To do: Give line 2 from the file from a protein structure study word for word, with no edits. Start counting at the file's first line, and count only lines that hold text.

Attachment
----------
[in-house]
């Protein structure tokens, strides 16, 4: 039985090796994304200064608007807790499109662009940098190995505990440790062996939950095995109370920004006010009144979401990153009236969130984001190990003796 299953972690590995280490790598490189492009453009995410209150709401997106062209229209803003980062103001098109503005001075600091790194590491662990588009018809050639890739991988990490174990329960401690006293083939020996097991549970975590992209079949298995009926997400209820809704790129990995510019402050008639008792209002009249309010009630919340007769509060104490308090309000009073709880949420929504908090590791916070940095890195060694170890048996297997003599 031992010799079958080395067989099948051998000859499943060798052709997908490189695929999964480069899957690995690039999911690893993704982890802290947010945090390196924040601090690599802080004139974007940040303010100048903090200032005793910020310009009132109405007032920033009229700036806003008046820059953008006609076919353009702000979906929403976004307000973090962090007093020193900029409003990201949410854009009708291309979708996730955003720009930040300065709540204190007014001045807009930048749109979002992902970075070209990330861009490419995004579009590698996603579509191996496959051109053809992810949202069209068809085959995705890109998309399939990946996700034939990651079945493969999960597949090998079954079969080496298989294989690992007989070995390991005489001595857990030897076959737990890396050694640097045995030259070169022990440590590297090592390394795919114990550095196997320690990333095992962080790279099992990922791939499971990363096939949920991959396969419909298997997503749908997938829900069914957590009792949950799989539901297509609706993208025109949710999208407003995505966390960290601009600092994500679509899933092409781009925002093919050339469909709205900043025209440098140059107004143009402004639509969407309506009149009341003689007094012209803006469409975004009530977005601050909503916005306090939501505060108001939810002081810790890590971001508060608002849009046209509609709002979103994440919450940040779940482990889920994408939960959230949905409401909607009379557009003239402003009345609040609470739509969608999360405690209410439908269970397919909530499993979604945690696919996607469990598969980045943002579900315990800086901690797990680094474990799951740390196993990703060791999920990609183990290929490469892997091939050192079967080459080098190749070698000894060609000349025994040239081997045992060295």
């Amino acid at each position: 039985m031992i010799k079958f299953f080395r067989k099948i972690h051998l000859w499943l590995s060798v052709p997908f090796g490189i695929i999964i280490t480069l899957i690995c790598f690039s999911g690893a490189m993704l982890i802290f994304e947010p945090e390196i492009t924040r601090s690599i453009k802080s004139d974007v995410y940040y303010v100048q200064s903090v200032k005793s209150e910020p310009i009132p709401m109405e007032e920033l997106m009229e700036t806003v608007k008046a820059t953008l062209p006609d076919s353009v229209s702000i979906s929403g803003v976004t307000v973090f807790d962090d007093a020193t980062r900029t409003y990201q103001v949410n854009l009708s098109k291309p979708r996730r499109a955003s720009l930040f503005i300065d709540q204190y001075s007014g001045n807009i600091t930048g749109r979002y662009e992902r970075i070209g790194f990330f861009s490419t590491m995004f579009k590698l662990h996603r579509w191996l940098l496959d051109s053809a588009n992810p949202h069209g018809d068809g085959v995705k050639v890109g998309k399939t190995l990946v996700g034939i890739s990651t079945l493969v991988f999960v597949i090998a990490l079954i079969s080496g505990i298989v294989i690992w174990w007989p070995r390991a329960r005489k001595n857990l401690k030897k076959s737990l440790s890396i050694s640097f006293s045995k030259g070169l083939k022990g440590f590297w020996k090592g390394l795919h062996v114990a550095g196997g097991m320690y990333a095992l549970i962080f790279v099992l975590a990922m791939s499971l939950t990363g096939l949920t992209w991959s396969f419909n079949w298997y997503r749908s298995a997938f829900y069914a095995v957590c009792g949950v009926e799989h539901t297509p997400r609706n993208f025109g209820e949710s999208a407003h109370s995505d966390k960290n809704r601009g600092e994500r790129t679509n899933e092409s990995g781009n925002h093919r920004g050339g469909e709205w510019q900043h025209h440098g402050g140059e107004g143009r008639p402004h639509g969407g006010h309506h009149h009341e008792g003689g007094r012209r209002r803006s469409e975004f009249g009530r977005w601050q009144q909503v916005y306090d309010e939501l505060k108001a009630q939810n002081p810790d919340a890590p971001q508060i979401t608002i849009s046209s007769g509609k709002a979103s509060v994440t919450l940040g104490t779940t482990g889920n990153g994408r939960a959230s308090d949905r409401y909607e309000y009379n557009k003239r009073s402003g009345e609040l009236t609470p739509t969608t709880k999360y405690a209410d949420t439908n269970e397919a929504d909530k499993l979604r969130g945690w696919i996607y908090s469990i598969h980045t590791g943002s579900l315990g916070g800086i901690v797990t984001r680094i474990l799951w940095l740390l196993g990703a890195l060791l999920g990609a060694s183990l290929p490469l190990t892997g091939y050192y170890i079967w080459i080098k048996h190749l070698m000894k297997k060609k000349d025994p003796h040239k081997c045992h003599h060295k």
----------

């Protein structure tokens, strides 16, 4: 039985090796994304200064608007807790499109662009940098190995505990440790062996939950095995109370920004006010009144979401990153009236969130984001190990003796 299953972690590995280490790598490189492009453009995410209150709401997106062209229209803003980062103001098109503005001075600091790194590491662990588009018809050639890739991988990490174990329960401690006293083939020996097991549970975590992209079949298995009926997400209820809704790129990995510019402050008639008792209002009249309010009630919340007769509060104490308090309000009073709880949420929504908090590791916070940095890195060694170890048996297997003599 031992010799079958080395067989099948051998000859499943060798052709997908490189695929999964480069899957690995690039999911690893993704982890802290947010945090390196924040601090690599802080004139974007940040303010100048903090200032005793910020310009009132109405007032920033009229700036806003008046820059953008006609076919353009702000979906929403976004307000973090962090007093020193900029409003990201949410854009009708291309979708996730955003720009930040300065709540204190007014001045807009930048749109979002992902970075070209990330861009490419995004579009590698996603579509191996496959051109053809992810949202069209068809085959995705890109998309399939990946996700034939990651079945493969999960597949090998079954079969080496298989294989690992007989070995390991005489001595857990030897076959737990890396050694640097045995030259070169022990440590590297090592390394795919114990550095196997320690990333095992962080790279099992990922791939499971990363096939949920991959396969419909298997997503749908997938829900069914957590009792949950799989539901297509609706993208025109949710999208407003995505966390960290601009600092994500679509899933092409781009925002093919050339469909709205900043025209440098140059107004143009402004639509969407309506009149009341003689007094012209803006469409975004009530977005601050909503916005306090939501505060108001939810002081810790890590971001508060608002849009046209509609709002979103994440919450940040779940482990889920994408939960959230949905409401909607009379557009003239402003009345609040609470739509969608999360405690209410439908269970397919909530499993979604945690696919996607469990598969980045943002579900315990800086901690797990680094474990799951740390196993990703060791999920990609183990290929490469892997091939050192079967080459080098190749070698000894060609000349025994040239081997045992060295």